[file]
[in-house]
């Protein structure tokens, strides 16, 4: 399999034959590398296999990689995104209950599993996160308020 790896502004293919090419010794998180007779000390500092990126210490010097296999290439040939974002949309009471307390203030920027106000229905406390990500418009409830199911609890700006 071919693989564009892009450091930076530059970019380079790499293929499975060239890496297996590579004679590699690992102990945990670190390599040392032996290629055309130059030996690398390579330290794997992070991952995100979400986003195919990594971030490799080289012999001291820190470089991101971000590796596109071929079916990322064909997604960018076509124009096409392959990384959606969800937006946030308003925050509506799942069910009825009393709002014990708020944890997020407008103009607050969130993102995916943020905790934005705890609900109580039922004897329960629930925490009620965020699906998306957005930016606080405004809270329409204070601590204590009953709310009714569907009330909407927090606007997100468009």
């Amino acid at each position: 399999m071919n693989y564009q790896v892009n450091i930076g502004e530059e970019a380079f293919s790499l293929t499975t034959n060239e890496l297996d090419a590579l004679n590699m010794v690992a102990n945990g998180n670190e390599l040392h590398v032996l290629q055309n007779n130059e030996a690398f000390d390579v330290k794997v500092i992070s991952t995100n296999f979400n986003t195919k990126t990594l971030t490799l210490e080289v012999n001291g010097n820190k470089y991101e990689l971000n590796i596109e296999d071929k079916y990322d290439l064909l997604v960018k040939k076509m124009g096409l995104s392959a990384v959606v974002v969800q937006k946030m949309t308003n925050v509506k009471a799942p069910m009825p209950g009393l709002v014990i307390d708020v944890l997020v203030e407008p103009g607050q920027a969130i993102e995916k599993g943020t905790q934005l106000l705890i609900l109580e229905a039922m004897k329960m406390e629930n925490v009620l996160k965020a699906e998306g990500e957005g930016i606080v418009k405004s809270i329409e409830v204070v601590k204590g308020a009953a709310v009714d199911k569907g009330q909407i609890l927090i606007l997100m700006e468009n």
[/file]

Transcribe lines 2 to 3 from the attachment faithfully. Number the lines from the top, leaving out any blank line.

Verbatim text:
């Protein structure tokens, strides 16, 4: 399999034959590398296999990689995104209950599993996160308020 790896502004293919090419010794998180007779000390500092990126210490010097296999290439040939974002949309009471307390203030920027106000229905406390990500418009409830199911609890700006 071919693989564009892009450091930076530059970019380079790499293929499975060239890496297996590579004679590699690992102990945990670190390599040392032996290629055309130059030996690398390579330290794997992070991952995100979400986003195919990594971030490799080289012999001291820190470089991101971000590796596109071929079916990322064909997604960018076509124009096409392959990384959606969800937006946030308003925050509506799942069910009825009393709002014990708020944890997020407008103009607050969130993102995916943020905790934005705890609900109580039922004897329960629930925490009620965020699906998306957005930016606080405004809270329409204070601590204590009953709310009714569907009330909407927090606007997100468009």
């Amino acid at each position: 399999m071919n693989y564009q790896v892009n450091i930076g502004e530059e970019a380079f293919s790499l293929t499975t034959n060239e890496l297996d090419a590579l004679n590699m010794v690992a102990n945990g998180n670190e390599l040392h590398v032996l290629q055309n007779n130059e030996a690398f000390d390579v330290k794997v500092i992070s991952t995100n296999f979400n986003t195919k990126t990594l971030t490799l210490e080289v012999n001291g010097n820190k470089y991101e990689l971000n590796i596109e296999d071929k079916y990322d290439l064909l997604v960018k040939k076509m124009g096409l995104s392959a990384v959606v974002v969800q937006k946030m949309t308003n925050v509506k009471a799942p069910m009825p209950g009393l709002v014990i307390d708020v944890l997020v203030e407008p103009g607050q920027a969130i993102e995916k599993g943020t905790q934005l106000l705890i609900l109580e229905a039922m004897k329960m406390e629930n925490v009620l996160k965020a699906e998306g990500e957005g930016i606080v418009k405004s809270i329409e409830v204070v601590k204590g308020a009953a709310v009714d199911k569907g009330q909407i609890l927090i606007l997100m700006e468009n």